In recent years, endometrial scratching, irritating the endometrium (lining of the uterus) to help in making the womb more receptive for pregnancy has emerged as a new and unsual way to help couples get pregnant. Recently, a group from Turkey presented data at the American Society of Reproductive Medicine meeting suggesting that performing an endometrial biopsy prior to IVF can improve pregnancy rates in women undergoing IVF by about 20%. In fact over the years, seeming against common sense, there have been a number of studies suggesting that a biopsy and/or hysteroscopy may improve the chances for IVF success. At Princeton IVF, we have been using this technique for years, first in patients who failed cycles without any good explanation and then routinely in all our IVF patients. Although no one is quite sure why it helps, it is likely that the repair process from endometrial trauma helps to make the uterus more receptive to embryos.
In recent years, Vitamin D has become the all the rage in medical research. It seems everybody these days is deficient in Vitamin D and a whole range of medical conditions from cancer to osteoporosis to reproductive issues have been potentially linked to insufficient Vitamin D. A recent study, which was in agreement several other previous studies, showed that women doing IVF with higher Vitamin D levels actually had significantly higher pregnancy rates than those who did not. While it is not clear at this time whether Vitamin D deficiency actually causes infertility or even whether supplementation will help couples conceive, it does suggest that maintaining healthy Vitamin D levels may contribute to good reproductive health.
With stories of 45 year celebrities having babies (and sometimes even twins and triplets) with high tech treatments, most people think that age is not a barrier to successful treatment. When using donor eggs from a young egg donor, that is definitely true. The chances for success with donor egg ivf is excellent, even for women in their late 40’s. However that is not the case in women using their own eggs. Pregnancies in women undergoing fertility treatment without the use of a donor over 45 are very unusual. A recent report from Florida describes a 46 year old woman who is reported to be oldest woman to conceive from IVF with her own eggs. Is this a major breakthrough? Not really. The main determinant over whether a fertilized egg will develop into a healthy baby is whether the embryo is genetically abnormal. Genetically normal embryos are common in 25 year olds but pregnancy rates are never 100%. Likewise, the vast majority of 45 year olds’ embryos are abnormal, and so the pregnancy rates would be expected to be quite low but not exactly 0%. When confronted with these odds, most couples would chose not to try.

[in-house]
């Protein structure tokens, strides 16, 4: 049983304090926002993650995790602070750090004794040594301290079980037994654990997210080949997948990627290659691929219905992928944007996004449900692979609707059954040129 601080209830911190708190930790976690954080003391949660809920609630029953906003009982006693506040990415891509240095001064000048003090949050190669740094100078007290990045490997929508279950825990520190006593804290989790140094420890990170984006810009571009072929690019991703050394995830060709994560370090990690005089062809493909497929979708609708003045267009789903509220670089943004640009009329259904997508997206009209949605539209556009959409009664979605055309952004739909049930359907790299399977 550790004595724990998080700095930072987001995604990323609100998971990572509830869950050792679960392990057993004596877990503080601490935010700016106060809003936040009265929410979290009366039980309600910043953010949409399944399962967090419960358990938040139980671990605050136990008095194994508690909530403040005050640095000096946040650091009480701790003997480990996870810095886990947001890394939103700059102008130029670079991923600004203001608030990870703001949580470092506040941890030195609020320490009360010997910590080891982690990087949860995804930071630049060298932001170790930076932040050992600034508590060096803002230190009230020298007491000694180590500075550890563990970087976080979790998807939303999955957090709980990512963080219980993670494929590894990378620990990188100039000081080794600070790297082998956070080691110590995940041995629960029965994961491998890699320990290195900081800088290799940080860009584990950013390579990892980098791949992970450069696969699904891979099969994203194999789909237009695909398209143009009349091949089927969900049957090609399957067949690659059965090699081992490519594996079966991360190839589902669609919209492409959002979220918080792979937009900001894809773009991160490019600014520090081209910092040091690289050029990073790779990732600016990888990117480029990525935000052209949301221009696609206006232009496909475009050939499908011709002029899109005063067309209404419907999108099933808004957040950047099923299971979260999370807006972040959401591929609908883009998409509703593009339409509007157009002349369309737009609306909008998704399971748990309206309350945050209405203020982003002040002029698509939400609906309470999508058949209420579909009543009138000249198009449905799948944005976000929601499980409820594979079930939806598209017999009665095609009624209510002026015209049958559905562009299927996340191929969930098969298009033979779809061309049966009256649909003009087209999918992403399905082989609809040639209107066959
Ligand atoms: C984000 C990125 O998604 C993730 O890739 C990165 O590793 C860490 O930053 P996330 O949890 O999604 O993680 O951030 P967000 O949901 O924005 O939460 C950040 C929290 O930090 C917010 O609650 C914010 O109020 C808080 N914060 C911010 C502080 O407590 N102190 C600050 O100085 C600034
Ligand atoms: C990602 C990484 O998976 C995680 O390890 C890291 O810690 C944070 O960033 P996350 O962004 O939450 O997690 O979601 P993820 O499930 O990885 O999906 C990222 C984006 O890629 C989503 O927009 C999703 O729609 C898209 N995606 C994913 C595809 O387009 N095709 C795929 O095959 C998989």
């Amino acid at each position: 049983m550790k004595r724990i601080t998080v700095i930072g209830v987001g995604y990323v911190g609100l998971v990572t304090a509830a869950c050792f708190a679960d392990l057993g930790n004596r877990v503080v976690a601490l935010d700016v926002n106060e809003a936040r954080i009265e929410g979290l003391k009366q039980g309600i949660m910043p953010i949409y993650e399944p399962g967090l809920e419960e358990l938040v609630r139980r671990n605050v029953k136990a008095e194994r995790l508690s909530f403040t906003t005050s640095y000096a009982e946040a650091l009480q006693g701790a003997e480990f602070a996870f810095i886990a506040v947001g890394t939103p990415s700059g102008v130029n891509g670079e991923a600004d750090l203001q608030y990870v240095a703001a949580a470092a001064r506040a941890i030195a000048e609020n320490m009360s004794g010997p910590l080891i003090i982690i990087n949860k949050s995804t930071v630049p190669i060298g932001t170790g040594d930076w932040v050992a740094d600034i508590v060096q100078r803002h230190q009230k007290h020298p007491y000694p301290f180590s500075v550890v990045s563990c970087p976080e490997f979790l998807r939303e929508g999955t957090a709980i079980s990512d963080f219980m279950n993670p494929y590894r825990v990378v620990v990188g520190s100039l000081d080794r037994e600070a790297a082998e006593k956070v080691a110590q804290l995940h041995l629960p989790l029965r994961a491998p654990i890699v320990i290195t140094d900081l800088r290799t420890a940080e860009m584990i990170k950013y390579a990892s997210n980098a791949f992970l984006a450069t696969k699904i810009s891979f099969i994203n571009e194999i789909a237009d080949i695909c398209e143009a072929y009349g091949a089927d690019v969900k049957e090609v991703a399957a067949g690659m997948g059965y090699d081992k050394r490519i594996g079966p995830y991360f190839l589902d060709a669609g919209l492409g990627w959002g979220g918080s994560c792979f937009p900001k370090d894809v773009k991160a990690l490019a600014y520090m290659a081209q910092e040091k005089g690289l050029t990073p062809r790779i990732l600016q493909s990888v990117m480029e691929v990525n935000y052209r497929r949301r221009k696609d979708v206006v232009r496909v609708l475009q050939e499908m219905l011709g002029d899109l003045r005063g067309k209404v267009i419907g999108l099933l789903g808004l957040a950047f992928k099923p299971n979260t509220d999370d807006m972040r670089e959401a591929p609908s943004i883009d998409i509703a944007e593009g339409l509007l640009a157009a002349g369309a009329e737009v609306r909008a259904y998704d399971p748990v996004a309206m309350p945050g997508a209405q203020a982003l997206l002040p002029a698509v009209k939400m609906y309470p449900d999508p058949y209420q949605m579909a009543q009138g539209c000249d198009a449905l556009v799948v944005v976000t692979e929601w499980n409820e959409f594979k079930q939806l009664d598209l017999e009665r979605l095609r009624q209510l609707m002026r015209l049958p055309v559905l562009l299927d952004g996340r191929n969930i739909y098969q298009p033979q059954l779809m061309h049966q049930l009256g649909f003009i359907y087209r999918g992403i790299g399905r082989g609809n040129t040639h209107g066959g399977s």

For the most part fertility docs, obgyns and midwives assume that unless a patient checks it too early, that urine pregnancy tests are pretty accurate. However, a new study calls that into question. Researchers at Washington University in St. Louis looked at urine tests commonly used in hospitals and found a high proportion of what we call “false negative” results, meaning the test was negative but the woman is still pregnant. The reasons have to do with the chemistry behind the tests. Like blood pregnancy tests, urine kits are designed to test for a hormone called hCG, or human chorionic gonadotropin. Without boring you with all the details, lets just say that hCG exists in many different forms and the types of hCG released can change during the course of the pregnancy. So, while these tests are very accurate early on around the missed period, the types of hCG a pregnant woman secretes may change a few weeks later making it harder to pick up on the urine test.
A recent study from the UK showed what many Reproductive Medicine specialists noticed for some time, that a couples’ chances for success with IVF vary based on ethnicity. In this paper published in the British Journal of Obstetrics and Gynecology, IVF success rates varied by race with white women having the highest pregnancy rates, followed by women of Southeast Asian descent, then African descent and then Middle Eastern descent. The reason for this is not at all clear. The number of eggs women produced, how many fertilized and the number of embryos transferred, did not differ based ethnicity. However the implantation rate (the percent of transferred embryos that took) did differ among the groups. Why the embryos of some ethnic groups would be more likely to implant than others remains the big unanswered question.
A study recently presented from a fertility center in Korea showed that women who got a good night sleep (7-8 hours) had the best outcomes from IVF treatment when compared to women who got less sleep or even more sleep. Does this mean that sleeping increases your chances for pregnancy? Probably not, but it does confirm what we already know, that a healthy balanced lifestyle and reducing your stress will improve your odds of getting pregnant.
We have know for years that being overweight can affect fertility and lower success rates for infertility treatments such as IVF. Some centers have even set weight limits on IVF treatment for this reason. However, it wasn’t clear if being overweight was harming the eggs or making the uterus less receptive to pregnancy. A recent study from Spain found that overweight patients had lower pregnancy rates even when they got eggs from a normal weight woman, meaning that this effect is due at least in part to a problem with the uterus. The take home lesson: weight loss may improve your chances of having a baby even with donor eggs. For more information from Dr. Sanjay Gupta’s Guide, click here